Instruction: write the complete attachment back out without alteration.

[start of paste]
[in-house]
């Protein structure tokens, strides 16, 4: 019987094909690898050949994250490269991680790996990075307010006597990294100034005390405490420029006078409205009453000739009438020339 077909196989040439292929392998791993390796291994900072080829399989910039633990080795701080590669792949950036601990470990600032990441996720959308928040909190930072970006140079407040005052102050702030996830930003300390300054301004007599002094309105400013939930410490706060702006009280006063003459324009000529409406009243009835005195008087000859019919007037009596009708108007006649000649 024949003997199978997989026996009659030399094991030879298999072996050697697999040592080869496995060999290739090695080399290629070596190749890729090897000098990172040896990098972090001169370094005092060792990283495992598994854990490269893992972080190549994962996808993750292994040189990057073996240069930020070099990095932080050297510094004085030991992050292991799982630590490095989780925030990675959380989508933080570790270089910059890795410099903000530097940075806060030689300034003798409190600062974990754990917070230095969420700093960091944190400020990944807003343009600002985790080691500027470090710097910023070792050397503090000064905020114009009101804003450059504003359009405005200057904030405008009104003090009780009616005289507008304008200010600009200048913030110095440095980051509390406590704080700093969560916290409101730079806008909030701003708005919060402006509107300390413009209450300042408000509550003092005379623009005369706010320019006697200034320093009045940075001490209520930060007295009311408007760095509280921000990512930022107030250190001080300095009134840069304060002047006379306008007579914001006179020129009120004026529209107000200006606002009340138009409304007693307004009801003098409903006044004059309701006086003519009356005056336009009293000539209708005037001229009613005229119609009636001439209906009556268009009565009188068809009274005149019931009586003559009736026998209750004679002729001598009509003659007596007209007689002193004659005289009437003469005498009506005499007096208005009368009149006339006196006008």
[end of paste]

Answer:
[in-house]
């Protein structure tokens, strides 16, 4: 019987094909690898050949994250490269991680790996990075307010006597990294100034005390405490420029006078409205009453000739009438020339 077909196989040439292929392998791993390796291994900072080829399989910039633990080795701080590669792949950036601990470990600032990441996720959308928040909190930072970006140079407040005052102050702030996830930003300390300054301004007599002094309105400013939930410490706060702006009280006063003459324009000529409406009243009835005195008087000859019919007037009596009708108007006649000649 024949003997199978997989026996009659030399094991030879298999072996050697697999040592080869496995060999290739090695080399290629070596190749890729090897000098990172040896990098972090001169370094005092060792990283495992598994854990490269893992972080190549994962996808993750292994040189990057073996240069930020070099990095932080050297510094004085030991992050292991799982630590490095989780925030990675959380989508933080570790270089910059890795410099903000530097940075806060030689300034003798409190600062974990754990917070230095969420700093960091944190400020990944807003343009600002985790080691500027470090710097910023070792050397503090000064905020114009009101804003450059504003359009405005200057904030405008009104003090009780009616005289507008304008200010600009200048913030110095440095980051509390406590704080700093969560916290409101730079806008909030701003708005919060402006509107300390413009209450300042408000509550003092005379623009005369706010320019006697200034320093009045940075001490209520930060007295009311408007760095509280921000990512930022107030250190001080300095009134840069304060002047006379306008007579914001006179020129009120004026529209107000200006606002009340138009409304007693307004009801003098409903006044004059309701006086003519009356005056336009009293000539209708005037001229009613005229119609009636001439209906009556268009009565009188068809009274005149019931009586003559009736026998209750004679002729001598009509003659007596007209007689002193004659005289009437003469005498009506005499007096208005009368009149006339006196006008």